Logs should free from any visual defects, such as resin pocket, resin streak, bark pocket, flaws, decay, rough grain, etc. After selection, the logs are shaped to be lumber blocks and then ripped and cut up to the specified size. To attain high-endurance wood products, the sawn timber should perform vacuum impregnation process and kiln drying process.
Moisture Content (MC)
Because the correct seasoning of timber is so critical to ultimate glueline performance as well as long term stability, MC checks are carried out at various stages of the process. Different species will determine the initial specified MC: for successful gluing and many tests are done in the laboratory to determine the best MC or machining/gluing regime in order to ensure ultimate performance. MC testing is done by pin electronic moisture meters, both on surface and internally. The aim ultimately, is to ensure that the total product is at Equilibrium Moisture Content (EMC) when the manufacturing is complete. It means that the external ambient humidity and the internal timber MC are balanced and in harmony. Generally, the MC is 12% or less.
The rough timber laminates are checked for defects. Those that are obvious and go through the piece are docked out. Timber is also checked for conformance to the specifications required to obtain the eventual required finished laminate size. To go through timber grading PT. MBJ has competent grader that holds certification from Balai Sertifikasi Penguji Hasil Hutan (BSPHH) – Ministry of Forestry, Republic of Indonesia.
Where it is difficult to obtain long length laminates adequate for the range of lengths required, fingerjointing of laminates is required. This produces a strong joint that holds the pieces together for the machining and gluing processes. It is also utilised to join pieces together after any observed defects are docked out. PT. MBJ has both Structural and Decorative Fingerjointing Lines.
The next process takes the laminates in the rough through a moulding machine. The moulder cleans all four sides of the laminate to exact tolerances. Speed of machining is critical, as too fast will create a slightly uneven surface which will show too large a glue line later, and too slow a speed will burn the wood. PT. MBJ’s state of the art Weinig and Wadkin moulder has six and eight cutting heads, which in addition to machining all four sides of each laminae a bank of saws can be placed on one of the horizontal heads. These saws can be set so as to rip wide timber to one or more pieces in order to produce the laminae sizes required for the specific dimension.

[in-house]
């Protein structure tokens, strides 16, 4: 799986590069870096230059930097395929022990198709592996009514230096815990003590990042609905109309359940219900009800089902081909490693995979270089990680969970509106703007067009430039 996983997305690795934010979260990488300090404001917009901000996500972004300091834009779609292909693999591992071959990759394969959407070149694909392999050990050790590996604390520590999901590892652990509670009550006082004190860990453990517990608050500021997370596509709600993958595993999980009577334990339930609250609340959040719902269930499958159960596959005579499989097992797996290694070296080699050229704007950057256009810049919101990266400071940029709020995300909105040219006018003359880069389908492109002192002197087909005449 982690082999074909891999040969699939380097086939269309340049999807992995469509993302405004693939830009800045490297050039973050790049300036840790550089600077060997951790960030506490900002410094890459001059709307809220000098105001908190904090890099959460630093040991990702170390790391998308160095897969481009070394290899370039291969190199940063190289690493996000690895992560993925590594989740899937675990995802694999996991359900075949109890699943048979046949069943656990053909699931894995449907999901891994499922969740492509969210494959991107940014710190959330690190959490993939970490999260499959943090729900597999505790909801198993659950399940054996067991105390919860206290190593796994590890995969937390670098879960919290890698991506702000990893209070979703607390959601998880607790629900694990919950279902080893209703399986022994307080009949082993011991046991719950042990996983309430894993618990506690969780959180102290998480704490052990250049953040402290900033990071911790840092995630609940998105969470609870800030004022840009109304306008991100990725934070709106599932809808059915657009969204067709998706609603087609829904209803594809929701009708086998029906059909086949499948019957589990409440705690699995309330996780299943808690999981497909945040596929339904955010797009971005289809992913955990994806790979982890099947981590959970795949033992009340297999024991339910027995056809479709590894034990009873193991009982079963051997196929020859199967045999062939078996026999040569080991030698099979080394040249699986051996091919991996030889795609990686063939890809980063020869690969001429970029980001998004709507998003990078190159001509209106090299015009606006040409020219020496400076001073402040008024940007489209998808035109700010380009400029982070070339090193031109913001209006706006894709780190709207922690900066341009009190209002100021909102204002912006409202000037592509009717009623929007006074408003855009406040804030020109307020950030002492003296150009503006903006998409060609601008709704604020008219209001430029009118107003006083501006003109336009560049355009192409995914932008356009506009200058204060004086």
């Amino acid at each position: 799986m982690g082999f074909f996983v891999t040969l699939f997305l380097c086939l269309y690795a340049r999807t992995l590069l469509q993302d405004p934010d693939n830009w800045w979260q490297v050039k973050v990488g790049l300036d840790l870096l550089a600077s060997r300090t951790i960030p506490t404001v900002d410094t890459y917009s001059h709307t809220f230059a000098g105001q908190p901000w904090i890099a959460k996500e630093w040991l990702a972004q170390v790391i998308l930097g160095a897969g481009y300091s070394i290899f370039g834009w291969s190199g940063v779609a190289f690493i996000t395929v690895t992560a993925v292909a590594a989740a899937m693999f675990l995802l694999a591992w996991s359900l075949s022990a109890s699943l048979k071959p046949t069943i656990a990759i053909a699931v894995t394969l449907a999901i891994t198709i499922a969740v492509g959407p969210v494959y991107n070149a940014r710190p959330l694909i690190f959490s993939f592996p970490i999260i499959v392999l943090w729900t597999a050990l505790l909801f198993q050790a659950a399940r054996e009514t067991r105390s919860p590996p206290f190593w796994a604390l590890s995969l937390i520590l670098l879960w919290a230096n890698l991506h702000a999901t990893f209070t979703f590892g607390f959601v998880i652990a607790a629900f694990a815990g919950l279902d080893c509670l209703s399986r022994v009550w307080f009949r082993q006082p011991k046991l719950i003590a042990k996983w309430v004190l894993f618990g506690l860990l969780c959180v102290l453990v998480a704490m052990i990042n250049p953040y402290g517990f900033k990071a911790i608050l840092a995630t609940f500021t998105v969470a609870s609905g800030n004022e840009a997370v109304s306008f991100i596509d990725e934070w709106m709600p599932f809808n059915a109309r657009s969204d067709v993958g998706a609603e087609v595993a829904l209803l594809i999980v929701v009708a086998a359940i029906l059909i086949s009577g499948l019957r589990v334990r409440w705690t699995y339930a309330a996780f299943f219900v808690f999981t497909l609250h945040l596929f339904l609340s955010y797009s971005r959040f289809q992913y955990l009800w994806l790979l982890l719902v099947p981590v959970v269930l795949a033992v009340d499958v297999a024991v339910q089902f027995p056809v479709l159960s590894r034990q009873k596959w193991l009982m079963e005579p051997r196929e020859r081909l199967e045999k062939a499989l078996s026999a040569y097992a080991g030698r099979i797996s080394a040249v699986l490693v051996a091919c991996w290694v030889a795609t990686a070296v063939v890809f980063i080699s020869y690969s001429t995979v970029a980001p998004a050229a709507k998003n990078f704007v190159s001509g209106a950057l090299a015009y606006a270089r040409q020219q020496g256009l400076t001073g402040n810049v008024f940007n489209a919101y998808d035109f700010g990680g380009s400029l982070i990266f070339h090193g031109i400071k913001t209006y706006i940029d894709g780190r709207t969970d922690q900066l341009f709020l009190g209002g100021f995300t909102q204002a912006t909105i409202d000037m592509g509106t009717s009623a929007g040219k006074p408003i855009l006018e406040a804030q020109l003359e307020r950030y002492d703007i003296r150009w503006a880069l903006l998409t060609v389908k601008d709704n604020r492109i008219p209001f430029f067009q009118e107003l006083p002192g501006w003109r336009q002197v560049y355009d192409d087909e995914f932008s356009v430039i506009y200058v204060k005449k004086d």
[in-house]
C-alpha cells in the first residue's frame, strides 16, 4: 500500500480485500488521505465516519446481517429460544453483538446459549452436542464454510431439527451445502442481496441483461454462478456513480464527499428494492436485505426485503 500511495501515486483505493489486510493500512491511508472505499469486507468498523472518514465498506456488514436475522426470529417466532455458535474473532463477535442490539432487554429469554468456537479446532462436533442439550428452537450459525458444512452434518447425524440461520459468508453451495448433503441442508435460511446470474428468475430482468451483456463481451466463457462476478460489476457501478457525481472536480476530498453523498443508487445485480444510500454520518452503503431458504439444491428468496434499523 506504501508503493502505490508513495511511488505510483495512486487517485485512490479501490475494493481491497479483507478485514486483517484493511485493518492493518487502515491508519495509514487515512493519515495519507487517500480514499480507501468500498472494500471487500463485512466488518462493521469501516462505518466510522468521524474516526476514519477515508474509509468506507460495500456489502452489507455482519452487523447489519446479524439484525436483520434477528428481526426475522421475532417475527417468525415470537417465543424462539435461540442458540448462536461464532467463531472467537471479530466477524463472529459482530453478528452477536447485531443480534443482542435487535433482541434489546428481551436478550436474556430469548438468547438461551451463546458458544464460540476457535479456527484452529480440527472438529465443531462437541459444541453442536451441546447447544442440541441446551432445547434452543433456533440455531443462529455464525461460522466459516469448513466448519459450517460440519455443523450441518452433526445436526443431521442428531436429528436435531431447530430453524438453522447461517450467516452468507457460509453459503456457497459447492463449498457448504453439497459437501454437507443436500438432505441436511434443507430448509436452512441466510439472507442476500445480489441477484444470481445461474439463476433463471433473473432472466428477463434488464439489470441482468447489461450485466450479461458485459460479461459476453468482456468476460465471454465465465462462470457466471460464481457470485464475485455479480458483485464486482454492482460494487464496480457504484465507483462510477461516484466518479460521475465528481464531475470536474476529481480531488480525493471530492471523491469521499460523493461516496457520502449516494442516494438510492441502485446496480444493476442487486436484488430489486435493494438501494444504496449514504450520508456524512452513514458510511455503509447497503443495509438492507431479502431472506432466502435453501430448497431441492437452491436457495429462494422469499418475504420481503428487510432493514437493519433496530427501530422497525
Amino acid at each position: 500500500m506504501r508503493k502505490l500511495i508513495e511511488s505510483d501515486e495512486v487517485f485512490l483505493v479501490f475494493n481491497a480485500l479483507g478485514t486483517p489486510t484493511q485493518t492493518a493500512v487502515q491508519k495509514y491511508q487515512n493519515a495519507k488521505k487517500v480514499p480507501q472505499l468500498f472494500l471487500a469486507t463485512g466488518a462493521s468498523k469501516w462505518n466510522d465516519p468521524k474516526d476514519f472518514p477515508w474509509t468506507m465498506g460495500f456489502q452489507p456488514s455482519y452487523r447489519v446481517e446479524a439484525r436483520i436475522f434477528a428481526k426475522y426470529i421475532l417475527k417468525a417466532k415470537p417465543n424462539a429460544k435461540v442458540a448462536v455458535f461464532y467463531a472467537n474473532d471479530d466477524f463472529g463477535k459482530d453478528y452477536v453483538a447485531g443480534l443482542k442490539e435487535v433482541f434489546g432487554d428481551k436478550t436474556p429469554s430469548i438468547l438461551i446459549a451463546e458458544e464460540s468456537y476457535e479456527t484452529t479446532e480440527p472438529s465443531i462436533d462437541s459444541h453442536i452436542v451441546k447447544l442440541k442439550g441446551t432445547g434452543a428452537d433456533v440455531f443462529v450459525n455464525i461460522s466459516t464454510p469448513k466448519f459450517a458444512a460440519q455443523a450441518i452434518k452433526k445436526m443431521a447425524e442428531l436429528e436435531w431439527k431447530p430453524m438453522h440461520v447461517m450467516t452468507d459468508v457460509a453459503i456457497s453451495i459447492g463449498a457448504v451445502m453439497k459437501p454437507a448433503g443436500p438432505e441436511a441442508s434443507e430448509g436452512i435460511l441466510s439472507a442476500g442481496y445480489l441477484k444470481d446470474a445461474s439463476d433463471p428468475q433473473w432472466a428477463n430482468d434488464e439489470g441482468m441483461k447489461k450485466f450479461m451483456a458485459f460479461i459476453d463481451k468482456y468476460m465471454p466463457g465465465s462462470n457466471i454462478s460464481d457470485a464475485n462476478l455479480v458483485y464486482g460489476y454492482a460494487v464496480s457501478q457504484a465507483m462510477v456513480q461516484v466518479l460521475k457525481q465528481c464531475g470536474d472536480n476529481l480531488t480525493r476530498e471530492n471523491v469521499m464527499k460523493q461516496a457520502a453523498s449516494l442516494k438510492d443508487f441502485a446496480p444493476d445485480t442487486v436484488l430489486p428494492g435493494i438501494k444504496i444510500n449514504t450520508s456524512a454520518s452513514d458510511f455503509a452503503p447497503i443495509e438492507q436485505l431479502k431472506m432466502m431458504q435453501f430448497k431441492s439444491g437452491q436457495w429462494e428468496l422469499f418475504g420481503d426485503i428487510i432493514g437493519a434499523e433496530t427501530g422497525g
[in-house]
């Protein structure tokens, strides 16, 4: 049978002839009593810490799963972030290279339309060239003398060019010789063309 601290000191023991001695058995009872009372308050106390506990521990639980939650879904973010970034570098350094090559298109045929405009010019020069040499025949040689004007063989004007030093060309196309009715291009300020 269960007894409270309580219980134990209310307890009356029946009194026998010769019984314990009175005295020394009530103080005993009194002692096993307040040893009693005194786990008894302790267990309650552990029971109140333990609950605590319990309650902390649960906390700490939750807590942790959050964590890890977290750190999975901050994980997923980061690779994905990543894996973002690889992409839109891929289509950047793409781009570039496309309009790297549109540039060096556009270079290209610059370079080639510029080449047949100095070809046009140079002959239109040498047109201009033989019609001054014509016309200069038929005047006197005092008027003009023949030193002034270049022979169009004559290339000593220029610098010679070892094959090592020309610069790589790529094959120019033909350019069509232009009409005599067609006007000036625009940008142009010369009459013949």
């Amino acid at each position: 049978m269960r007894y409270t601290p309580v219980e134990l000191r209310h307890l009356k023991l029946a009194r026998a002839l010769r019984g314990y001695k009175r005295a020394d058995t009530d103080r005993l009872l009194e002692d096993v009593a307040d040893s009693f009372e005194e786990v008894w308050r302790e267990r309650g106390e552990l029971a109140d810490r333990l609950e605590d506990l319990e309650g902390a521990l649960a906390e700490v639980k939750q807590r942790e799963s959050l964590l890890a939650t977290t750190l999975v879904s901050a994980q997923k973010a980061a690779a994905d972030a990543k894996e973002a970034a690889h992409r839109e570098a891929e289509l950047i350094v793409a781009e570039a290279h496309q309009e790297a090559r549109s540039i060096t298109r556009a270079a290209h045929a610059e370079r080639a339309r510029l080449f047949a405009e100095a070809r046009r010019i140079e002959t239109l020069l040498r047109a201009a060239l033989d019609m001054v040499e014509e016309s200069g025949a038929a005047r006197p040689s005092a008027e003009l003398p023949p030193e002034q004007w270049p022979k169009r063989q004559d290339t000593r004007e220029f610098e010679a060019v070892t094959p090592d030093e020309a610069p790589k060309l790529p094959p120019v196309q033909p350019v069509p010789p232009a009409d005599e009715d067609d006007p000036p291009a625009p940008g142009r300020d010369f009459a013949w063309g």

From the pre-conditioning room, laminates are fed on a conveyor through one of the glue spreaders. Glulam beam is glued with Zero Formaldehyde Resin. It is fully waterproof and has proven long-term performance. Accurate glue mixing machines and scales are used to ensure correct catalisation. The glue is then fed into hoppers mounted at the top of the glue spreader, which spreads the glue at a predetermined rate and consistency.
PT. MBJ only use 'cold presses'. Our presses utilise clamps that are tightened to pre-determined torque settings dependant on the density of the species being glued. Spacing between clamps has also been designed to ensure equal pressures along the length of the boards being pressed.
Boards are through a series of AMITEC Wide-belt Sander which take the surface to 180 grit or as buyer specification.
Prior to selection of a species for gluing, various trials are undertaken to determine performance, adhesion and longevity. This process ensures that timbers that are difficult to glue, have poor stability characteristics, or display drying or defect problems, are not released into the marketplace where future problems may ultimately show themselves.
Various tests are done as part of the PT.MBJ Quality assurance program to ensure the product meets relevant Japanese standards, and some of the more rigorous criteria established by the PT.MBJ laboratory team. These tests are done on pieces cut from actual production slabs, and records are kept of results and processing batches.
- Block shear test - this measures the strength of the fingerjoints by putting stress on the joint until breakage occurs.
- Boil/Water resistance test - 72 hour boiling water immersion test to determine suitability to high humidity and long term water exposure.
- Moisture Content test - finished pieces are again checked for accurate moisture content by "Oven Dry" method.
- Solvent resistance test - after allowing full glueline cure, various solvents and chemicals are used to saturate the surface to determine overall resistance.
- Glue Quality checks - Glue batches are tested and recorded for 'Use by dates' and viability.